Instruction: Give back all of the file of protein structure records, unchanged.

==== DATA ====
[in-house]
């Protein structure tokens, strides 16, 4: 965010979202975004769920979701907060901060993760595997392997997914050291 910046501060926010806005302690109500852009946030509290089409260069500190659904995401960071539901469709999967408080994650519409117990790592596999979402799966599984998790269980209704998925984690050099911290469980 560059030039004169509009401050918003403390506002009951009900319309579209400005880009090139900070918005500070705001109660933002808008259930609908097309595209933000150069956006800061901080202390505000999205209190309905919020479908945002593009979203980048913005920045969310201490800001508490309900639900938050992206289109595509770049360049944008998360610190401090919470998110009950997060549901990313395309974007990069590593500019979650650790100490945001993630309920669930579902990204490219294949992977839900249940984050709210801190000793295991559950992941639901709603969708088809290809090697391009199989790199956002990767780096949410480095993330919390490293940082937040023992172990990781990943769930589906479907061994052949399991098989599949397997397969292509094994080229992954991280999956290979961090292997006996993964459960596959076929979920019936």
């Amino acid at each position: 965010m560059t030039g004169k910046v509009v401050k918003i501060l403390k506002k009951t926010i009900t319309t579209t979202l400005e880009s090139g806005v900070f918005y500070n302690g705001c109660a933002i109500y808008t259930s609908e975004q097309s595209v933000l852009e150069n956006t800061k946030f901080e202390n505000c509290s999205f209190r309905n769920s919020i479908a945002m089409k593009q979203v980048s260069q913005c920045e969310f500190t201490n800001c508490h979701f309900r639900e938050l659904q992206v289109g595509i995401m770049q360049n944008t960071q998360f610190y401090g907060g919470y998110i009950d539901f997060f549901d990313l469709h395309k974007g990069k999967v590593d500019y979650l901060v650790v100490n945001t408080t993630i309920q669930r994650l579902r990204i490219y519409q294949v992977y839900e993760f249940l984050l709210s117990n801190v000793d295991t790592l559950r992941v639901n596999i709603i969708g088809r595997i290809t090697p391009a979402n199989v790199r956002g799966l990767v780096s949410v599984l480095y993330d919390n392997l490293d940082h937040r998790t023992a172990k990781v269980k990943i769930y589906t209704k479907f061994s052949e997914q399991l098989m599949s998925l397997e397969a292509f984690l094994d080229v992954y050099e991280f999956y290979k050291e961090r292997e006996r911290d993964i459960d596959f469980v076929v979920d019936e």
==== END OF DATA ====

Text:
[in-house]
């Protein structure tokens, strides 16, 4: 965010979202975004769920979701907060901060993760595997392997997914050291 910046501060926010806005302690109500852009946030509290089409260069500190659904995401960071539901469709999967408080994650519409117990790592596999979402799966599984998790269980209704998925984690050099911290469980 560059030039004169509009401050918003403390506002009951009900319309579209400005880009090139900070918005500070705001109660933002808008259930609908097309595209933000150069956006800061901080202390505000999205209190309905919020479908945002593009979203980048913005920045969310201490800001508490309900639900938050992206289109595509770049360049944008998360610190401090919470998110009950997060549901990313395309974007990069590593500019979650650790100490945001993630309920669930579902990204490219294949992977839900249940984050709210801190000793295991559950992941639901709603969708088809290809090697391009199989790199956002990767780096949410480095993330919390490293940082937040023992172990990781990943769930589906479907061994052949399991098989599949397997397969292509094994080229992954991280999956290979961090292997006996993964459960596959076929979920019936």
């Amino acid at each position: 965010m560059t030039g004169k910046v509009v401050k918003i501060l403390k506002k009951t926010i009900t319309t579209t979202l400005e880009s090139g806005v900070f918005y500070n302690g705001c109660a933002i109500y808008t259930s609908e975004q097309s595209v933000l852009e150069n956006t800061k946030f901080e202390n505000c509290s999205f209190r309905n769920s919020i479908a945002m089409k593009q979203v980048s260069q913005c920045e969310f500190t201490n800001c508490h979701f309900r639900e938050l659904q992206v289109g595509i995401m770049q360049n944008t960071q998360f610190y401090g907060g919470y998110i009950d539901f997060f549901d990313l469709h395309k974007g990069k999967v590593d500019y979650l901060v650790v100490n945001t408080t993630i309920q669930r994650l579902r990204i490219y519409q294949v992977y839900e993760f249940l984050l709210s117990n801190v000793d295991t790592l559950r992941v639901n596999i709603i969708g088809r595997i290809t090697p391009a979402n199989v790199r956002g799966l990767v780096s949410v599984l480095y993330d919390n392997l490293d940082h937040r998790t023992a172990k990781v269980k990943i769930y589906t209704k479907f061994s052949e997914q399991l098989m599949s998925l397997e397969a292509f984690l094994d080229v992954y050099e991280f999956y290979k050291e961090r292997e006996r911290d993964i459960d596959f469980v076929v979920d019936e």